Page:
I know you have it in you to be sensible. Don't let me down.

With that out of the way, let's get this Monday started with these links:

Technology

AIM was the killer app of 1997. It’s still shaping the internet today, wherein we discover how the once-ubiquitous messaging tool became the template for not just the other instant messaging apps that followed, but also for how software developers and designers approached user experience.

Thanks for inspiring a generation of pointless gadgets, Keurig, wherein the creator of the coffee maker is taken to task for inspiring a whack of wasteful devices that require even more products to make it functional.

How The Invention Of Spreadsheet Software Unleashed Wall Street On The World, wherein we discover how a tool that was intended to save time and effort turned into an unstable and unreliable financial weapon.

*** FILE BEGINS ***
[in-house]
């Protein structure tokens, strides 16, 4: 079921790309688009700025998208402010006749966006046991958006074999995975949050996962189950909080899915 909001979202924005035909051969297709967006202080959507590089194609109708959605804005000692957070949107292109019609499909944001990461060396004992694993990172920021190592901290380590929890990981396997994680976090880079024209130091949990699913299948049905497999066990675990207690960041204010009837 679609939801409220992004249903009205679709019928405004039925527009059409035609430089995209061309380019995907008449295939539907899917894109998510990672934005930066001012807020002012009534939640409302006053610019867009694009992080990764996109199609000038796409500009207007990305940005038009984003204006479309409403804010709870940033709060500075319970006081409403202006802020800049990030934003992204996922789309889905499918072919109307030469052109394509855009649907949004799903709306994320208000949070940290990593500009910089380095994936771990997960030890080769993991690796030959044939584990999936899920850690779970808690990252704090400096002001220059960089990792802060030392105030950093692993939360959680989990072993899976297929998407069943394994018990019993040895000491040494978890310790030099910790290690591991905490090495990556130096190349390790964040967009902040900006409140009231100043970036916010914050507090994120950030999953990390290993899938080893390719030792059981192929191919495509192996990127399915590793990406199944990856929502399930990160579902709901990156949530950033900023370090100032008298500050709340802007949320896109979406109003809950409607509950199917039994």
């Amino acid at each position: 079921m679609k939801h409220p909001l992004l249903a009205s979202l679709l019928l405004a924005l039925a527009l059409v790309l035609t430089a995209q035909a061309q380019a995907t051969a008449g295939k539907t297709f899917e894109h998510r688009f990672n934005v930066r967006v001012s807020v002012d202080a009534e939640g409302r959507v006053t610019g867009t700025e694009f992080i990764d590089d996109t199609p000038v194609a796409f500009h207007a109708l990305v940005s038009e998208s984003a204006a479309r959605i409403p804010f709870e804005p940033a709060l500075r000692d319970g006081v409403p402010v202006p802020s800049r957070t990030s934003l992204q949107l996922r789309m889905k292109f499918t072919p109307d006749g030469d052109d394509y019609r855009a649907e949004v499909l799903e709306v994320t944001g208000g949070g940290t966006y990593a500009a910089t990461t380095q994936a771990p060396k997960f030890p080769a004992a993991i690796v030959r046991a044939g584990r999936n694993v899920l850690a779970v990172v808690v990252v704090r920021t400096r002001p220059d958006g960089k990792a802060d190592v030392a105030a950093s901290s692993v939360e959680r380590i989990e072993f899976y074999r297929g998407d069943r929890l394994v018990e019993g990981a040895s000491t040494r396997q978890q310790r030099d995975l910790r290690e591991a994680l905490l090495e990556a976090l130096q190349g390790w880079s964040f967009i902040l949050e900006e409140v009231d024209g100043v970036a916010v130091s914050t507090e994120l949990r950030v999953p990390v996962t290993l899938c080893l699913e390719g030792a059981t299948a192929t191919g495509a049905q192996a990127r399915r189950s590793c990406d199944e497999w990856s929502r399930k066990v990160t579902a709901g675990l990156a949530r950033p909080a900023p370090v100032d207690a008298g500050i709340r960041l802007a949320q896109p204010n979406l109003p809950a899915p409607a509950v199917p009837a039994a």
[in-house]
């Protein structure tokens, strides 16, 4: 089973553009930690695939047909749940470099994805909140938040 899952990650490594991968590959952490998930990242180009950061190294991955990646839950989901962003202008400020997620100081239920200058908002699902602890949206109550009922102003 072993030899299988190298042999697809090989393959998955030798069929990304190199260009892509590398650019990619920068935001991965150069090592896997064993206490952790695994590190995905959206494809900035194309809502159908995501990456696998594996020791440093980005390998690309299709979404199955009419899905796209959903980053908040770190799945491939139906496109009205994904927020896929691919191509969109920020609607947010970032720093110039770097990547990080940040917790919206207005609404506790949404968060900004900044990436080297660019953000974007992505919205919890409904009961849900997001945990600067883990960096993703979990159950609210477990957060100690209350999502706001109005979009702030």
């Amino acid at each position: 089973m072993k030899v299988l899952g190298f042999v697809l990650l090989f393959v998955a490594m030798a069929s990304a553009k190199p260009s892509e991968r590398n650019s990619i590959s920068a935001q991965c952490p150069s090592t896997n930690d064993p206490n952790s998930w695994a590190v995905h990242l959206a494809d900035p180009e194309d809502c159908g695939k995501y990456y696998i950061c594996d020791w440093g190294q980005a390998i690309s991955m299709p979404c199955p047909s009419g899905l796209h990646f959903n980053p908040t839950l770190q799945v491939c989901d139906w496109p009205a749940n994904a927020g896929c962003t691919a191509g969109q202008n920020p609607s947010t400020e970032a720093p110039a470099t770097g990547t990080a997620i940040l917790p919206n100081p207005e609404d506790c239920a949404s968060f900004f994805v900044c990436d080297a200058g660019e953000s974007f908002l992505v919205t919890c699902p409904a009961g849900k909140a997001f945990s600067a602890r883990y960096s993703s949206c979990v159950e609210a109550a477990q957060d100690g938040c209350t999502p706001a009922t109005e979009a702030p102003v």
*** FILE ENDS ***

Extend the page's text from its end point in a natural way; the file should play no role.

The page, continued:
Environment

It’s Time To Talk About Solar Geoengineering, wherein we're introduced to the concept of solar geoengineering, and learn why in some circles it's considered one of the keys to fighting climate change.

Forest for the Trees, wherein Rosa Boshier explains that the idea of nature is a multi-faceted one, and that no matter where we are or what we think, we're often within nature.

To decarbonize we must decomputerize: why we need a Luddite revolution, wherein Ben Tarnoff looks at how the world's hunger for data is helping to warm the planet (in a bad way) and argues that not all spheres of life should be rendered into data and computed upon.